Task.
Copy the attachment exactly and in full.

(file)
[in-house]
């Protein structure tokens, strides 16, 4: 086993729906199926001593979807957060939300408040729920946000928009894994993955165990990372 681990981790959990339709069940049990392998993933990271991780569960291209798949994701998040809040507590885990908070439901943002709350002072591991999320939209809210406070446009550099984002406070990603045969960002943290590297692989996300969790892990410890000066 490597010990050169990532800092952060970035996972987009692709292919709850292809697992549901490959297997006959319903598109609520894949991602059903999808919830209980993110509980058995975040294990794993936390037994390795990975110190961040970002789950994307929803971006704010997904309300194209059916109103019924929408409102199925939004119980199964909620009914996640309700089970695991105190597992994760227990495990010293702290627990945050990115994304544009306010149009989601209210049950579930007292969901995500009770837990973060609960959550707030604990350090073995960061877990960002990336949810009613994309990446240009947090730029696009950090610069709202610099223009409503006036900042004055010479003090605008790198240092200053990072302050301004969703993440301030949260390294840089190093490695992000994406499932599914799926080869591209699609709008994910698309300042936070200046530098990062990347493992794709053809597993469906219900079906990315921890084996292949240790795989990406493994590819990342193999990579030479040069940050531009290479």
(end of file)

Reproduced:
[in-house]
């Protein structure tokens, strides 16, 4: 086993729906199926001593979807957060939300408040729920946000928009894994993955165990990372 681990981790959990339709069940049990392998993933990271991780569960291209798949994701998040809040507590885990908070439901943002709350002072591991999320939209809210406070446009550099984002406070990603045969960002943290590297692989996300969790892990410890000066 490597010990050169990532800092952060970035996972987009692709292919709850292809697992549901490959297997006959319903598109609520894949991602059903999808919830209980993110509980058995975040294990794993936390037994390795990975110190961040970002789950994307929803971006704010997904309300194209059916109103019924929408409102199925939004119980199964909620009914996640309700089970695991105190597992994760227990495990010293702290627990945050990115994304544009306010149009989601209210049950579930007292969901995500009770837990973060609960959550707030604990350090073995960061877990960002990336949810009613994309990446240009947090730029696009950090610069709202610099223009409503006036900042004055010479003090605008790198240092200053990072302050301004969703993440301030949260390294840089190093490695992000994406499932599914799926080869591209699609709008994910698309300042936070200046530098990062990347493992794709053809597993469906219900079906990315921890084996292949240790795989990406493994590819990342193999990579030479040069940050531009290479």